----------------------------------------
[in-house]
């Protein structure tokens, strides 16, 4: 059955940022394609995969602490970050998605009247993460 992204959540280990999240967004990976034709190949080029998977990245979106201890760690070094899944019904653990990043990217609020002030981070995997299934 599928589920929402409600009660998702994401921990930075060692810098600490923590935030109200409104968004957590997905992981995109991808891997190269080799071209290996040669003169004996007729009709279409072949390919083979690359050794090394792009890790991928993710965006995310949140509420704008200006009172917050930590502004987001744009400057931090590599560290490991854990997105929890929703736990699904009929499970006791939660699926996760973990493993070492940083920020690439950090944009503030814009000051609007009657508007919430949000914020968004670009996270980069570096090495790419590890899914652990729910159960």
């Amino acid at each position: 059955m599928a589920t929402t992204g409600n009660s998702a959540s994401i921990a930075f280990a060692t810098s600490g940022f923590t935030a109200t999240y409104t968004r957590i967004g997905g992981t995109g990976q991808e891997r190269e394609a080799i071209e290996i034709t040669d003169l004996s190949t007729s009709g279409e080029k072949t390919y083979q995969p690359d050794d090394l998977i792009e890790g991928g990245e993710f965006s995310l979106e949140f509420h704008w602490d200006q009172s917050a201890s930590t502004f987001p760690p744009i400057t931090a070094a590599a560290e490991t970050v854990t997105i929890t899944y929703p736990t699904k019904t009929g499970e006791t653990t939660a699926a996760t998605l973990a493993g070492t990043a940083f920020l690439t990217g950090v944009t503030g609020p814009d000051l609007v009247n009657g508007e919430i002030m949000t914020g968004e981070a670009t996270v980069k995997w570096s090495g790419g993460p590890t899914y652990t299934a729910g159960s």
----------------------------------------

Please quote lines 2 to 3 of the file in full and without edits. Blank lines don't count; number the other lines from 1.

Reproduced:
């Protein structure tokens, strides 16, 4: 059955940022394609995969602490970050998605009247993460 992204959540280990999240967004990976034709190949080029998977990245979106201890760690070094899944019904653990990043990217609020002030981070995997299934 599928589920929402409600009660998702994401921990930075060692810098600490923590935030109200409104968004957590997905992981995109991808891997190269080799071209290996040669003169004996007729009709279409072949390919083979690359050794090394792009890790991928993710965006995310949140509420704008200006009172917050930590502004987001744009400057931090590599560290490991854990997105929890929703736990699904009929499970006791939660699926996760973990493993070492940083920020690439950090944009503030814009000051609007009657508007919430949000914020968004670009996270980069570096090495790419590890899914652990729910159960």
């Amino acid at each position: 059955m599928a589920t929402t992204g409600n009660s998702a959540s994401i921990a930075f280990a060692t810098s600490g940022f923590t935030a109200t999240y409104t968004r957590i967004g997905g992981t995109g990976q991808e891997r190269e394609a080799i071209e290996i034709t040669d003169l004996s190949t007729s009709g279409e080029k072949t390919y083979q995969p690359d050794d090394l998977i792009e890790g991928g990245e993710f965006s995310l979106e949140f509420h704008w602490d200006q009172s917050a201890s930590t502004f987001p760690p744009i400057t931090a070094a590599a560290e490991t970050v854990t997105i929890t899944y929703p736990t699904k019904t009929g499970e006791t653990t939660a699926a996760t998605l973990a493993g070492t990043a940083f920020l690439t990217g950090v944009t503030g609020p814009d000051l609007v009247n009657g508007e919430i002030m949000t914020g968004e981070a670009t996270v980069k995997w570096s090495g790419g993460p590890t899914y652990t299934a729910g159960s």